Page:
|Least Flycatcher, Mt Auburn Cemetery.|
And then, almost immediately, I was overwhelmed. I don't know what it is about the Mt. Auburn soundscape during the height of warbler migration. Maybe it is the dense fiber of yellow-rump songs that you have to listen through. Maybe it is the prospect of some unusual, less familiar song (Cape May or bay-breasted) that you don't want to miss. All I know is that I am still intimidated by it. See what you can make of the soundscape below.
At Mt. Auburn I usually find myself withdrawing to some quieter zone away from the blast of warbler song (and the assemblies of birders "on" something good). In search of moments. I had a couple.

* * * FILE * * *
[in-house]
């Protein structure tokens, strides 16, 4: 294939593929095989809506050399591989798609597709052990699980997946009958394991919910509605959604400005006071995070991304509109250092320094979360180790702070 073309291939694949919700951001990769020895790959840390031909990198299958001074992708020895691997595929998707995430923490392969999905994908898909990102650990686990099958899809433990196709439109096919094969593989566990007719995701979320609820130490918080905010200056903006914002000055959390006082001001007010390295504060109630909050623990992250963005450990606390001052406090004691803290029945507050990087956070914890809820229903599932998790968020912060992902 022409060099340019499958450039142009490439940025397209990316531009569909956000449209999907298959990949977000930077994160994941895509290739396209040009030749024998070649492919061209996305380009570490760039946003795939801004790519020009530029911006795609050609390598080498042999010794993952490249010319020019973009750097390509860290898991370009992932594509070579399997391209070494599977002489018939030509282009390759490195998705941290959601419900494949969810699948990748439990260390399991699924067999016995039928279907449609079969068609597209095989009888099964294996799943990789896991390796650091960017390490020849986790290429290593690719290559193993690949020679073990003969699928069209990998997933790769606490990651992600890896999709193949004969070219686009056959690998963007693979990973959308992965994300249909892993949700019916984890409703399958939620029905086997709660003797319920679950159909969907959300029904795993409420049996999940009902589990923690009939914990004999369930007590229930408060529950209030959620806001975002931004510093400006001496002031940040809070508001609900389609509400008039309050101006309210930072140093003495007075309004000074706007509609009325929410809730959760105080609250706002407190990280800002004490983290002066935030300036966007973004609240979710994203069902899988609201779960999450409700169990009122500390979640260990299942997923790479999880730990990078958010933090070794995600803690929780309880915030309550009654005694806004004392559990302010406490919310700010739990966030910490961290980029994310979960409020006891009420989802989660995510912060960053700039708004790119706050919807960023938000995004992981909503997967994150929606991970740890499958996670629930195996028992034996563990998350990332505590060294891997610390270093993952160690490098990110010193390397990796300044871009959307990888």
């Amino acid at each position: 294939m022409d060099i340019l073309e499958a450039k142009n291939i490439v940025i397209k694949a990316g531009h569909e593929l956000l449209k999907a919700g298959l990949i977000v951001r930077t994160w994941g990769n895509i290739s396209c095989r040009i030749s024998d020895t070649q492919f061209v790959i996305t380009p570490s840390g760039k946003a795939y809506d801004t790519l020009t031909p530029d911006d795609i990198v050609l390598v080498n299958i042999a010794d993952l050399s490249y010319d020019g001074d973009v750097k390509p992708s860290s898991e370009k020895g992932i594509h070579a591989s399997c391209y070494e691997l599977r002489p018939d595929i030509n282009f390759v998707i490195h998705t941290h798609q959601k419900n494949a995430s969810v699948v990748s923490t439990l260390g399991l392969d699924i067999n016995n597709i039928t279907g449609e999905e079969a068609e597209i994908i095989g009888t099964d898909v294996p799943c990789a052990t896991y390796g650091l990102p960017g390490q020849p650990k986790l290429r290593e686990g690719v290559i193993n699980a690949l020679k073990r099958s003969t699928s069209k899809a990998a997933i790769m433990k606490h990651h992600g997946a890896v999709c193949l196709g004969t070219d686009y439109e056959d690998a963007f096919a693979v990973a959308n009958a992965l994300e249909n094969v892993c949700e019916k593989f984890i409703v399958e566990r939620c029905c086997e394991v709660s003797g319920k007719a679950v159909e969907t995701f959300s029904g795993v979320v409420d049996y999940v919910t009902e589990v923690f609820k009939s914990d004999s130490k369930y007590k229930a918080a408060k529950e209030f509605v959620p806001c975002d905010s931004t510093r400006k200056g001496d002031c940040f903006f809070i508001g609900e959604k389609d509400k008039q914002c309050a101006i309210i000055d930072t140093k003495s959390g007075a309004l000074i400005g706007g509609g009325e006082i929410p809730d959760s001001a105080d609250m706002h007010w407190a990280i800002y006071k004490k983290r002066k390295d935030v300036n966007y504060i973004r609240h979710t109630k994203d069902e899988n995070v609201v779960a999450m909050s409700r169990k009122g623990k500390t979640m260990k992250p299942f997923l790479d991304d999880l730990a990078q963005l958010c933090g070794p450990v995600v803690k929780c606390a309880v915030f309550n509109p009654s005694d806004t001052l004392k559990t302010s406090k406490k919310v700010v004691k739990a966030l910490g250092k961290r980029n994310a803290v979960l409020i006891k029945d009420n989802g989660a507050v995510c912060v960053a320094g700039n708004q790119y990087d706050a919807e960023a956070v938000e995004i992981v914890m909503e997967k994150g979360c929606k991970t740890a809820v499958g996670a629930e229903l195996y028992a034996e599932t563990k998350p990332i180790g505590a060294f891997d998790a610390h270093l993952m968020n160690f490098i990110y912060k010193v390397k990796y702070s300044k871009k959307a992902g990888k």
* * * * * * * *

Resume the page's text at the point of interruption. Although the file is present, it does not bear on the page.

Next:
1. I watched a lone northern rough-winged swallow as it flew back and forth skimming the surface of Willow Pond. Somehow the plainness of the bird accentuates the beauty of its flight.
2. I listened as a lone wood thrush (reportedly the first this year) sang at the Dell, the holiest of Mt. Auburn sites.
By 7:30 I was ready to leave. As I drove off the rain started coming down in torrents.